I felt a bit flat when I arrived in Cappodocia, but thus beautiful place helped me get my travel mojo back.

We stayed overnight in Konya, visited a lovely mosque and schools of theology. This is quite an industrial city, more traditional than Istanbul or Bursa, for example. More women wear the head cover than in any other city we have visited so far, but apparently wearing a head scarf is a choice, not an absolute. We stayed at the Hilton Hotel, but were warned by Izzet not to venture out after dark, because the area in which the hotel was located was active with gypsies and quite dangerous.

And yesterday, we arrived in Antalya, a resort city on the Turquoise Coast, where I celebrated my 50th birthday. It was a wonderful day, and evening (I took a gazillion photos of a gorgeous sunset). I had dinner with the other guests, and a cake – replete with sparklers and candles – was brought out during dinner, and everyone wished me a happy birthday. The only thing that would have made it any better was if my daughter was with me.

Turkey generally

Turkey is a country of contrasts, for example, as a mainly Muslim country, the government controls alcohol production, and alcohol is more or less freely available in supermarkets or liquor stores. It is expensive, particularly in hotels.

Religion is everywhere, but in more or less the same way as Christianity. Mosques, clearly, are active places of worship, and I like the call to prayer I hear during the day. In some mosques, I am required to cover my hair with a scarf (as in different cultures and countries, women submit in order to help men control themselves) and remove my shoes, but I don’t mind because it has a novel, impermanent, feeling.

The scenery is stunning, but there is a lot of rubbish lying around on the roadside, mainly plastic water bottles (we were advised by Izzet to buy bottled water, but I’ve been drinking tap water – there’s actually nothing wrong with it other than taste: I’ve drunk much worse tasting water at home). Both urban and rural landscapes are comprised of high- and low-rise apartment blocks. Each rooftop is equipped with a satellite dish, solar panels and a water tank, which – while practical – looks quite odd.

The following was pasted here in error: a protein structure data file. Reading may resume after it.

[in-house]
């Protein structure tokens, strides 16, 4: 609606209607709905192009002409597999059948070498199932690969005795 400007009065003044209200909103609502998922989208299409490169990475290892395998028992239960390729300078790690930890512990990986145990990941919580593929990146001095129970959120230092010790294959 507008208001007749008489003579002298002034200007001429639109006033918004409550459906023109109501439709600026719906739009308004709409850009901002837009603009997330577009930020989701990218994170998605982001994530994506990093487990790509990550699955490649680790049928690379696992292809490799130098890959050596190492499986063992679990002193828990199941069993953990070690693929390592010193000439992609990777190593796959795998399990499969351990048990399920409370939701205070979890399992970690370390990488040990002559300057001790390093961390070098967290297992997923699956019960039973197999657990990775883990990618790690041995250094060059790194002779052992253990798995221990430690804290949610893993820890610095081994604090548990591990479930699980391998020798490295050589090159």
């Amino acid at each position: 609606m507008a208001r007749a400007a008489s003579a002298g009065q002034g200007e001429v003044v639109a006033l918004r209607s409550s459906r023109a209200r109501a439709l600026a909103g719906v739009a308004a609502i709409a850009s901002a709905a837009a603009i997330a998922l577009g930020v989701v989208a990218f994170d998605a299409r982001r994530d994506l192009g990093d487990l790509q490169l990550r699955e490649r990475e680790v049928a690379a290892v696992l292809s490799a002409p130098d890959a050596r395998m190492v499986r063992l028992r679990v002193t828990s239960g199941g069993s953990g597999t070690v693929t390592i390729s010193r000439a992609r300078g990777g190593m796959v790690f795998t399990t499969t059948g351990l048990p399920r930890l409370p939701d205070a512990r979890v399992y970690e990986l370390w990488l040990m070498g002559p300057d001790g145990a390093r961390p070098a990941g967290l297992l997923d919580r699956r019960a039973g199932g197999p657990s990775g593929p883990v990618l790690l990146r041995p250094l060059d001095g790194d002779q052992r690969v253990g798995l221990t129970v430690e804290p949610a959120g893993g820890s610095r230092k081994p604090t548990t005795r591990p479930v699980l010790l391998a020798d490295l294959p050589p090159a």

The women (also mentioned previously) may or may not cover their hair. You might see a group of girls with varying degrees of cover amongst them. I have not seen too many burqas being worn. The women are well dressed, and wear what I would consider to be standard European dress: skinny jeans/cargoes, shirts/tees and ballet flats. The men are equally as well dressed.

I was impressed with the vision Atatürk had for Turkey, and the determination he had for carrying out his reforms. He gave women equal rights, ensured Turks adopted surnames, adopted the current Turkish alphabet, and signed treaties with neighboring countries, among other things. Like Tito (who I also must read more about), he was a man who used his power for the greater good. We could definitely use a few more leaders of their ilk in the world today.

Please share!


  • Susan Cooper/findingourwaynow.com September 24, 2013 at 2:49 PM

    I would love to travel the world. I also would love to experience the “home cooked” meals versus the meals that “cater” to the tourists. 🙂

    • dileeshus September 24, 2013 at 4:28 PM

      I must say I’m getting very sick of hotel buffets 🙁

  • A birthday update - Diane Lee October 1, 2015 at 8:42 PM

    […] week trip to Europe, of course. I mean, why wouldn’t I? And I spent the actual day of my 50th in a resort on the Turkish Riviera (Antalya). I was with a tour that had a large contingent of Australians and New Zealanders. […]